2013 Zandvoort Historic GP report
Treasure in the dunes
- Mattijs Diepraam (words & photography)
- September 5, 2013
- Zandvoort - The quintessential GP track in the dunes, by Mattijs Diepraam
- Zandvoort - Historic crowd-puller, 2012 Historic GP report, by Mattijs Diepraam
- Zandvoort - Seaside sensations, 2014 Historic GP report, by Mattijs Diepraam
- Zandvoort - Lucky stars, 2015 Historic GP report, by Mattijs Diepraam
- Zandvoort - Down to the wire, 2016 Historic GP report, by Mattijs Diepraam
Rod Jolley, Marshall Bailey
Lister-Jaguar 'Monzanapolis', Lotus-Climax 16
2013 Historic GP (September 1, 2013)
After last year’s huge success – unexpected by many, a wonderful surprise for all – the reborn Historic Grand Prix at Zandvoort was aiming to build on the solid foundation laid down in its debut year hosting to the major international series in historic motor racing. In 2012, a whopping 38,000 visitors took to the track in the Dutch dunes, outscoring the DTM box office result of the week before. Would the meeting be able to top that in its second year running?
Many of the elements of the successful first edition were back for a second time. Masters Historic Racing came out in full force with the two FIA championships for 3-litre F1 cars and big-banger sportscars, again adding the Gentleman Drivers GT endurance category and the Pre-66 Touring Car class to those. The Historic Grand Prix Car Association was back as well, as were Historic Formula 2 and the Dutch National Championship for GTs and Touring Cars. While the turnout for the Pre-66 tourers was disappointing with a total of 14 cars, the FIA Historic F1 grid was boosted by some 15 additional cars from the paltry 8-car grid that turned the two headline races into something of a farce last year. (Although the battles between Manfredo Rossi and Christophe d’Ansembourg were rather excellent.) With noise restrictions now also lifted for the entire Friday, last year’s programme (already fully stuffed) was further expanded with Formula Juniors, Dutch historic single-seaters and the German Youngtimer Challenge. The Coloni C3 Formula 1 demo by Jan Lammers was extended to include another Coloni driven by Michael Bleekemolen, while Arie Luyendijk would be showing a bellowing Can-Am McLaren during the lunch breaks. Finally, fans of two-wheeled racing would be treated to the final demonstration run by the Yamaha Classic Racing Team, headlined by none other than Giacomo Agostini and Steve Baker.
Paul Grant's Cooper was among the lovely assortment of cars in the HGPCA paddock, up behind the Hunzerug.
Another element to make a welcome return was the fine weather. For three days glorious late-summer sun showered the event in wonderful light in 2012, and while the sun this time only made its big break on Friday afternoon and the entire Saturday, the lack of rain moved the fans to the seaside resort in their thousands. The counting stopped at 45,901 this time.
It was a great atmosphere for the many visiting drivers, many of whom were racing at Zandvoort either for the first or the second time in their often long careers. Not so for Jason Minshaw, the experienced historic and modern racer who would be there again the following week for the Trophy of the Dunes event in which the British GT Championship would be guesting. He had now found out the identity of the real treasure of the dunes. “I suspect I will be driving for a slightly more modest crowd next week”, he said after having twice annihilated the HGPCA pre-66 field in his superfast Brabham BT4. “It’s great to see all those people waving and cheering. I mean, there were people in the grandstands during testing here last week! They must really love their historic racing here.” The sentiment was echoed by Tom Coronel, who like last year made a temporary switch to historics and found that “more people seem to be turning out for historic racing rather than modern racing. Maybe I should consider making a full-time switch!”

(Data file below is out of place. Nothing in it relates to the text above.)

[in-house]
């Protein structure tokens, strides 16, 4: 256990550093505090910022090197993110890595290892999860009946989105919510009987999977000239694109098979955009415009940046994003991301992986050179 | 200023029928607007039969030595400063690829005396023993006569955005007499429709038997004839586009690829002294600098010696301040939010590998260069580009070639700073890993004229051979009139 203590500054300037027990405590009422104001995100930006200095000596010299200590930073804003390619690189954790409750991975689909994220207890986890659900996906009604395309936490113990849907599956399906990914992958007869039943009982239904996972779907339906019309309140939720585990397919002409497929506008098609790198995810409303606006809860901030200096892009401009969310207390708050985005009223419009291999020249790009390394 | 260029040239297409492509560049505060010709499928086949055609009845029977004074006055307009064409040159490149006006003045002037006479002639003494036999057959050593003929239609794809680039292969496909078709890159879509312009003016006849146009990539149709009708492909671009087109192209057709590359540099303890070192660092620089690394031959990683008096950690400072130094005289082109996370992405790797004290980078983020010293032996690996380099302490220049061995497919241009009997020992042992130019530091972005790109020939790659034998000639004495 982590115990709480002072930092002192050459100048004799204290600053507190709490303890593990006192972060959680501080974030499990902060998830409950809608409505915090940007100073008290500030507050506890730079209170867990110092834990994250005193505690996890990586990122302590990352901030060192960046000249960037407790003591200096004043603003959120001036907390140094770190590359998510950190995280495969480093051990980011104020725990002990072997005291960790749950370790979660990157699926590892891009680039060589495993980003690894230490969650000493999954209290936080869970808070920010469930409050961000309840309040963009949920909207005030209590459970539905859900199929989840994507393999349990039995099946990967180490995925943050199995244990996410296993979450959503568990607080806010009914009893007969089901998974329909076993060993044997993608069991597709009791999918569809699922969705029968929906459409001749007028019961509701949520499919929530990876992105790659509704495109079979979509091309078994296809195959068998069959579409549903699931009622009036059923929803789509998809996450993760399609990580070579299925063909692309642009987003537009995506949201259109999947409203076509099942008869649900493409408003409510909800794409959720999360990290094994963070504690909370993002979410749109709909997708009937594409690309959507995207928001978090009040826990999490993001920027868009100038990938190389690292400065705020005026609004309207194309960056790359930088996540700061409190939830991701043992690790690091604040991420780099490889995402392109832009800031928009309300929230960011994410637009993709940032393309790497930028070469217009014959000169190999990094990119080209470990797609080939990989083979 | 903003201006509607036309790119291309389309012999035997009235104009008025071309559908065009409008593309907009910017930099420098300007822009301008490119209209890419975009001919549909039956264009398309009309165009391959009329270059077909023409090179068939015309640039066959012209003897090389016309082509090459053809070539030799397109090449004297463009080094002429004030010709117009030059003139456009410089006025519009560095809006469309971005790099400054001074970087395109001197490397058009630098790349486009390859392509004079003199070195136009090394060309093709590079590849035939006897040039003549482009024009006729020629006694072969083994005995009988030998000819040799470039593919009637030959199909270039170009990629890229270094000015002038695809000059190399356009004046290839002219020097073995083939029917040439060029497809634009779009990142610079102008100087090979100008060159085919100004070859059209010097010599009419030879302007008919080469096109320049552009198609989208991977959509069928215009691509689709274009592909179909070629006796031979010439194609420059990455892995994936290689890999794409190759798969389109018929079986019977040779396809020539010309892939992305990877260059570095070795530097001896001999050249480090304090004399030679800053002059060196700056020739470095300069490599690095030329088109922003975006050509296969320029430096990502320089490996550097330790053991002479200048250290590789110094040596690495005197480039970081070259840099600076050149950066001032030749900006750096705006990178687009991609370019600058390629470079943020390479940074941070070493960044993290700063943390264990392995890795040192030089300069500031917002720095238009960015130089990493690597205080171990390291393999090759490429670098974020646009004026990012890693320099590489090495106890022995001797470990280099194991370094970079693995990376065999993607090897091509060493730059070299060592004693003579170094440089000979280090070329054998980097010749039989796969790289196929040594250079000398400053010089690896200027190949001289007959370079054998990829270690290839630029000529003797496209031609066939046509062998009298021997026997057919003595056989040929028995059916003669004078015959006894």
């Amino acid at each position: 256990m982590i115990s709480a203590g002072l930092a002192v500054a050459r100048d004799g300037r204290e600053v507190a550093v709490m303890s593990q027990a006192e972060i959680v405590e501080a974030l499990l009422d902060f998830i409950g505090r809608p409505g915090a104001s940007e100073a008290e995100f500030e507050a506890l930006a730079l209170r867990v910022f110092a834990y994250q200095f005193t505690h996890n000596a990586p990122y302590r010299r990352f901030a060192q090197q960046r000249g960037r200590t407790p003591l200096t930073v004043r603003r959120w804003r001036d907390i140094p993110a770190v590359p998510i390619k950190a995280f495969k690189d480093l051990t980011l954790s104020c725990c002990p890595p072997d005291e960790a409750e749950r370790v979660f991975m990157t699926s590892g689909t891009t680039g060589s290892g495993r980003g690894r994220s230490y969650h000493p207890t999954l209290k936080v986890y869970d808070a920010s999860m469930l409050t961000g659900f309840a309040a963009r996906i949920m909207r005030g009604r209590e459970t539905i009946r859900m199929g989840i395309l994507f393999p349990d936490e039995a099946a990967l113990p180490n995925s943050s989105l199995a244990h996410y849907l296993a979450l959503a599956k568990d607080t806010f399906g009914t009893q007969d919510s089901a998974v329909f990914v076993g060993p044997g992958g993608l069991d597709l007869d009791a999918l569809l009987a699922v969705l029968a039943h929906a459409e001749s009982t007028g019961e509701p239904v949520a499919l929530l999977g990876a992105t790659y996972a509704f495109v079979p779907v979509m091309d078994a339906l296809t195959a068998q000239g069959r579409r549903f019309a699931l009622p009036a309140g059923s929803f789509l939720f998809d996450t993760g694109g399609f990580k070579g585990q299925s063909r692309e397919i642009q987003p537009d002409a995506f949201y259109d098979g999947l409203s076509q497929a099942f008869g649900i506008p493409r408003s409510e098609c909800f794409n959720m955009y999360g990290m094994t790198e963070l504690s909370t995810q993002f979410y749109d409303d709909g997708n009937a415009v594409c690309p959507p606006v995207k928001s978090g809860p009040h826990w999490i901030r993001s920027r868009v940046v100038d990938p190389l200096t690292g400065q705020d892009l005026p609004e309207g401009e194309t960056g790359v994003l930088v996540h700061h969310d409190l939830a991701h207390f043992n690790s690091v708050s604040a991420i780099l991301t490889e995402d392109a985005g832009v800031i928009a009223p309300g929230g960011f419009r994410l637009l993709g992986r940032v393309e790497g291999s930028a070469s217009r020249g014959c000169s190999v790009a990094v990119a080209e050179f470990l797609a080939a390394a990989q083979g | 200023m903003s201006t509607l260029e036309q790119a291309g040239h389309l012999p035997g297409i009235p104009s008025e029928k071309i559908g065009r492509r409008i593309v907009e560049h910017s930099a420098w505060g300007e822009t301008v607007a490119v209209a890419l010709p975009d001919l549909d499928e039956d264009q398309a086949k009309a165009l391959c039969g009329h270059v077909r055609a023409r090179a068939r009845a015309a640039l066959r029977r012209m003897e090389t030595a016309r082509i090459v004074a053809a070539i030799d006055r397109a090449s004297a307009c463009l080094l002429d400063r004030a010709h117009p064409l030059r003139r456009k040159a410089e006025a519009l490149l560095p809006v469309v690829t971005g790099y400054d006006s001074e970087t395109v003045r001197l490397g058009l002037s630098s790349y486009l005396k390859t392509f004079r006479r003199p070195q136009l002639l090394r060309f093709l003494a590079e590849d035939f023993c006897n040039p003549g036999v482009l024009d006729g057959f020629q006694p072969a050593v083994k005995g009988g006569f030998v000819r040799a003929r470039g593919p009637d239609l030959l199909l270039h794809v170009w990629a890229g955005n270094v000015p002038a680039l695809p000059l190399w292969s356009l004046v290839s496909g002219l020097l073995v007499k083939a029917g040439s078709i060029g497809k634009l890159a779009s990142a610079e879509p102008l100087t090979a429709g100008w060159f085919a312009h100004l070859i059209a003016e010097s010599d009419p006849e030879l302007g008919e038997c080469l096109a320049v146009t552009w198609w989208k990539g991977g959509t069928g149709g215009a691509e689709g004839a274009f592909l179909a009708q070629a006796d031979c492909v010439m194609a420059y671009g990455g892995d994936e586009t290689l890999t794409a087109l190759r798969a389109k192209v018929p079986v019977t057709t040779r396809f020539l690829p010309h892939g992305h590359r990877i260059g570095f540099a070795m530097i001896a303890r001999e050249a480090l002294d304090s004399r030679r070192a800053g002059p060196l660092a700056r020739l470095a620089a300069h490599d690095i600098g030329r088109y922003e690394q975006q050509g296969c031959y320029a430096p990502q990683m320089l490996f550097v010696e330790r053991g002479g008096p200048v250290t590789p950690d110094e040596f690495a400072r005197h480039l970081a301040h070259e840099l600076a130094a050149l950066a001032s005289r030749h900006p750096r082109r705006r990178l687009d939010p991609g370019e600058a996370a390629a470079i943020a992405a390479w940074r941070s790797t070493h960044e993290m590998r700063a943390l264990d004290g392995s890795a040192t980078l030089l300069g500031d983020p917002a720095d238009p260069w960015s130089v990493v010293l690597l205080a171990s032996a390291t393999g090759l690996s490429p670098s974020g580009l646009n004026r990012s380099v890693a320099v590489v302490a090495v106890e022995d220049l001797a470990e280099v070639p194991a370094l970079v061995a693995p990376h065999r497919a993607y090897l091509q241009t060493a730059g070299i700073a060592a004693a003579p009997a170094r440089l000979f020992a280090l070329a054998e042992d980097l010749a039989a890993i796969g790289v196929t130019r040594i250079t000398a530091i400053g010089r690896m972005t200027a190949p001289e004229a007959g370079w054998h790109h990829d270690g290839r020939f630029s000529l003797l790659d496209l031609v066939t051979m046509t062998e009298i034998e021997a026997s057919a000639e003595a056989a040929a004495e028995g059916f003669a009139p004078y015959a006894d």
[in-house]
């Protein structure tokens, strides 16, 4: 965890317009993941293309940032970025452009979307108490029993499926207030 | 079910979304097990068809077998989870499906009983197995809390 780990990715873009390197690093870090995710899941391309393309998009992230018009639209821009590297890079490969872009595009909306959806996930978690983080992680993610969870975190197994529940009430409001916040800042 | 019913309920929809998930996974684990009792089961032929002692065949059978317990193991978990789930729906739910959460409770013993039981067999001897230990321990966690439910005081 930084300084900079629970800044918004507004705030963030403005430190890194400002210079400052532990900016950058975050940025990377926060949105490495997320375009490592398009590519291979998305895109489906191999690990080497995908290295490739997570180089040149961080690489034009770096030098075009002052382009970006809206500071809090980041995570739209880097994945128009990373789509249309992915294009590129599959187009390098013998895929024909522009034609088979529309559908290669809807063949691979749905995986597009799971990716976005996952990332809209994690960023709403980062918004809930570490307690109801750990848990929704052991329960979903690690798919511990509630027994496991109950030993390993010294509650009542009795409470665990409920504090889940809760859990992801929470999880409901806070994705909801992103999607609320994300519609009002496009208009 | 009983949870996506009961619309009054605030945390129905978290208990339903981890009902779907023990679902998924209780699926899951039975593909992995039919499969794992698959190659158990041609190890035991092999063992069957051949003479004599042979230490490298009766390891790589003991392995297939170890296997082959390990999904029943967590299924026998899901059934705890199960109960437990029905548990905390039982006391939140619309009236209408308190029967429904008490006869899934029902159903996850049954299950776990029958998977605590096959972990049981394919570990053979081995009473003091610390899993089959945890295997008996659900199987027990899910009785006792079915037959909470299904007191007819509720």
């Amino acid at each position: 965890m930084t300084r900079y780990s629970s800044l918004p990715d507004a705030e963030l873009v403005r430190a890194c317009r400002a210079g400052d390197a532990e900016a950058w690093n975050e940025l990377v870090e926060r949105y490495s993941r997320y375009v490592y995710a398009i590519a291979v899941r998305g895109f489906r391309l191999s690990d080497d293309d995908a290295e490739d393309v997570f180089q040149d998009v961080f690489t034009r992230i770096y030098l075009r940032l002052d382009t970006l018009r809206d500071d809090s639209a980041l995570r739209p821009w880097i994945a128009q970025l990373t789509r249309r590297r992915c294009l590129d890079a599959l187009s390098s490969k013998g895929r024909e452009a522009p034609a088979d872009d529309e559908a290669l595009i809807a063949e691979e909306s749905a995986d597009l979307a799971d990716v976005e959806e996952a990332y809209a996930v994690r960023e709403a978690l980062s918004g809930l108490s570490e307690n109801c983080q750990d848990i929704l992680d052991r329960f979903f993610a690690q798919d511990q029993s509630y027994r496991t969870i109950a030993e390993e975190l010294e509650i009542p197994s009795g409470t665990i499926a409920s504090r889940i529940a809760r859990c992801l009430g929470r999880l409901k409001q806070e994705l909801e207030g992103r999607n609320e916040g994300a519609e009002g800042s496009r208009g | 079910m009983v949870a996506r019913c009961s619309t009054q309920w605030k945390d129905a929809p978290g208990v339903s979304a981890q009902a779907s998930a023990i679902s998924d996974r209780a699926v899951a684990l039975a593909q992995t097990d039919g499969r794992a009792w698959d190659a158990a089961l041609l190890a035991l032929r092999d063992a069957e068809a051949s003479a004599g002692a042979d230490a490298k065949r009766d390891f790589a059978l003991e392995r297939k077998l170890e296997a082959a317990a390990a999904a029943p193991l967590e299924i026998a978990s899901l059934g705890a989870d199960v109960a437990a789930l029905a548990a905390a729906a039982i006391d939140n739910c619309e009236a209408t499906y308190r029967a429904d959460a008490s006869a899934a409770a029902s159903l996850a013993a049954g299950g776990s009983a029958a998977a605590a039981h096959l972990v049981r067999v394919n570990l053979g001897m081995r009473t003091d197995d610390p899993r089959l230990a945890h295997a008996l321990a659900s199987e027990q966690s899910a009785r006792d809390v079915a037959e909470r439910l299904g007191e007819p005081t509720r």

Coronel spoke during the parade that visited the town centre on Saturday night. The streets of Zandvoort were packed with a huge crowd of locals and fans who had stayed on instead of traveling home. “We considered it an appropriate gift to the village”, said Cooper Mk2 racer Martin Eyre, who with his wife forms a two-man team traveling across Europe for the big historic events, packing the car and all their stuff in a Peugeot Boxer in the way they did in the fifties and sixties (apart from using a Peugeot Boxer, of course). “Bringing our cars to the people adds to the wonderful atmosphere at the track. It’s a great event.”
Martin Eyre and his wife were the loveliest couple of the meeting, never more so during the Saturday evening parade through town. (photo 8W)
Its packed grandstands gave another dimension to Zandvoort’s reputation, which is quickly gathering pace on the international historic calendar. “There are lots of people at the Silverstone Classic”, one competitor said, “but you won’t see them on the grandstands. They are all scattered out across that massive infield, which looks extremely busy with those parking lots crammed with car clubs and their dozens of Ferraris, Jags and Aston Martins. But when you’re racing it’s lonely out there! Here, I actually feel that I am racing in front of a massive crowd.”
Zandvoort itself, having been left behind in the race to modernity instigated by Bernie Ecclestone, was a major contribution to atmosphere as well, with its less-than-perfect facilities. Marcus Pye, active during the weekend for the HGPCA, remembered being present in 1983, with the British Formula Fords that ran as a support act to the F1 cars. “That was thirty years ago, but the place feels the same. And it’s still a proper track. Half of the old track – and the best half – has remained. It’s good for us since the organisers are really helpful and it does help that everyone speaks English. Try that at the Nürburgring! But the drivers love it as well. It’s not just that it’s different – ‘Oh no, not Silverstone again,’ or even ‘not Spa again’ or ‘the Nürburgring, again’ – but it’s a challenge in its own right.”
A rollercoaster, said Minshaw. The most technical circuit in the world, said E-type driver Mark Pangborn, undoubtedly referring to the new section between Scheivlak and the final corner. While most drivers named classic bits of the track as their favourite part – Tarzan for John Delane and Keith Ahlers, Hugenholtz for Rossi, Scheivlak for Minshaw and d’Ansembourg – Sid Hoole made for a refreshing change by arguing that the new section was actually the best bit. “I used to come here all the time but I never raced on the new circuit before. I think it’s actually better than it was. The new section is really interesting and very challenging. I can’t wait to do some proper racing on it.”